But the fact that the distracted and overly stretched Bush administration took little concrete action to protect Georgia from Russia’s wrath must also give pause to nations that would throw their lot completely with the U.S. Is the strategic alliance that many Eastern European countries have been building with the U.S. since the fall of communism nearly two decades ago still worth the risks?
How many times will Texas continue to play this game?
Some of the children taken from a polygamist sect’s ranch, placed in foster care and then returned to their parents could be headed back to foster care again.
Texas child welfare authorities are asking Texas District Judge Barbara Walther to put eight children, ranging in age from 5 to 17, back in state custody, alleging their mothers have refused to limit contact with men accused of being involved in underage marriages.
Individual hearings for the four mothers involved are scheduled to begin Monday.
None of the children currently live at the Yearning For Zion Ranch in Eldorado, where authorities swept roughly 440 children into foster care in April. Officials said at the time that the Fundamentalist Church of Jesus Christ of Latter Day Saints, which established the ranch, was forcing girls into underage marriages and grooming boys to be adult abusers.
In the new CPS petitions seeking foster placement for the eight children, the agency detailed alleged underage marriages involving the children’s fathers or stepfathers, though only one faces any criminal charges.
Rod Parker, a church spokesman, said that even though the families are getting individual hearings this time, the argument that they shouldn’t be allowed to retain custody of their children remains unfair.
Bank repossessions grew significantly as a percentage of all foreclosure activity, “posting a 184 percent year-over-year increase, compared to a 53 percent year-over-year increase in default notices and an 11 percent year-over-year increase in auction notices,” according to James J. Saccacio, CEO of RealtyTrac.
When foreclosed properties fail to sell at county auctions, they are repossessed by banks pending their sale. Bank repossessions constituted only 16 percent of foreclosure activity a year ago, but they now make up some 28 percent, according to the report. While banks owned 224,000 foreclosed properties in 2006 and 445,000 in 2007, they owned 775,244 through July of this year.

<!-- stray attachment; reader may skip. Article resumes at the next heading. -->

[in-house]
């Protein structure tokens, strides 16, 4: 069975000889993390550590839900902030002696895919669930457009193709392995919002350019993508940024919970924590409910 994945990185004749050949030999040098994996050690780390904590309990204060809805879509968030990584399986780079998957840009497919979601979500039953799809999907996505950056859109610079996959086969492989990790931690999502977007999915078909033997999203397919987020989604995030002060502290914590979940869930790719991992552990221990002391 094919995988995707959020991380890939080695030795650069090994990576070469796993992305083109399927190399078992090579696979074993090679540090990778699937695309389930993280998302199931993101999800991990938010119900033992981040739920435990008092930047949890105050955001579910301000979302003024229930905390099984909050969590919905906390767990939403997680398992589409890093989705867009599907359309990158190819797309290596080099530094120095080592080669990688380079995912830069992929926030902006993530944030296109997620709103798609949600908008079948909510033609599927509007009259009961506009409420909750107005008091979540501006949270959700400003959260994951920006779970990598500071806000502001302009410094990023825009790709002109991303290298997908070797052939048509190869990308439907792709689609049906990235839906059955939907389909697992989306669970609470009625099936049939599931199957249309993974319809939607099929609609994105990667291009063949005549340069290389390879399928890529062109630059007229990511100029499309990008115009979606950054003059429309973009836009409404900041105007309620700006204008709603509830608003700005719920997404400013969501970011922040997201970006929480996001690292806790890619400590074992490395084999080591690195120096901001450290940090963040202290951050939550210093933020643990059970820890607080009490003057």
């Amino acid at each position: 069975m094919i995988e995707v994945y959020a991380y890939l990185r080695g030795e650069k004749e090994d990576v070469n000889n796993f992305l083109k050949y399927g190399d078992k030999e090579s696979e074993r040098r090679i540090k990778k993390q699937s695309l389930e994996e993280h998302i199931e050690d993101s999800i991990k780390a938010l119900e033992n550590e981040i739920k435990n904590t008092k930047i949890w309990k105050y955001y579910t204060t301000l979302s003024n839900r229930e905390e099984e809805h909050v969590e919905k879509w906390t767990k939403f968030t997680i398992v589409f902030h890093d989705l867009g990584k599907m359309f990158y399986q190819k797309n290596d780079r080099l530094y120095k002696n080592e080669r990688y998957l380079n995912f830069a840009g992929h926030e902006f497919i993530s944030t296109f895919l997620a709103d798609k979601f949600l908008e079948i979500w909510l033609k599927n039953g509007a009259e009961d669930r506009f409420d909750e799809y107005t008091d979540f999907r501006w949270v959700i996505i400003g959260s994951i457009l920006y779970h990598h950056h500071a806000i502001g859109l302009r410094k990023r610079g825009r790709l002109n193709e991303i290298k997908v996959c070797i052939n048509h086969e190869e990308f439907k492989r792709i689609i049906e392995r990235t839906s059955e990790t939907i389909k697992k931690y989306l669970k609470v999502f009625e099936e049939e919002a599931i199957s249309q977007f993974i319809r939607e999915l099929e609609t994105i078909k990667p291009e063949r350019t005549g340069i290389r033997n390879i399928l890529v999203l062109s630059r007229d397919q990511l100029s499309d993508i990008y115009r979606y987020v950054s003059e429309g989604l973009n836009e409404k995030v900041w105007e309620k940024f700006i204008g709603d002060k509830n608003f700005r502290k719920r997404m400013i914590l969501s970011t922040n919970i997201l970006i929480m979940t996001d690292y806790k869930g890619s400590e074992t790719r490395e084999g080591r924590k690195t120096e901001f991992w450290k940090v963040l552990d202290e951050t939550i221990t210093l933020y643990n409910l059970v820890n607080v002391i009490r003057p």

Nearly one third of Americans who bought homes since 2003 have negative equity—that is, they owe more on their homes than their current value—according to Zillow.com, a property valuation company. Zillow also found that 45 percent of those who bought at the peak of the housing market in 2006 are under water.
Home values have fallen 15.8 percent in the year to May, according to the S&P Case-Schiller index, which tracks home values in 20 major cities. Moreover, nearly one quarter of home sales in the past year were at a loss to the sellers. Such circumstances raise the incentives to foreclose, driving property values lower and precipitating a downward economic spiral.
In addition to fueling a massive social crisis, the vicious cycle of falling home values and foreclosures will drag down economic growth and fuel unemployment, as the US ruling class seeks to purge the excesses out of its financial system by writing down billions of dollars in bad debt.
While throwing open the Federal Reserve Board and the US Treasury to Wall Street speculators, the government has done next to nothing to assist the millions of people having their lives uprooted. The housing bill recently passed by Congress assists at most 400,000 homeowners, representing only six percent of the 6.5 million people estimated to fall into foreclosure by 2012.
First edition of IWW “Little Red Song Book” published – 1909
Copper miners in Butte, Mont. begin what is to become a 181-day strike – 1959
The first North American McDonald’s is unionized, by the Canadian Auto Workers, in British Columbia. The campaign was launched by two teenagers – 1998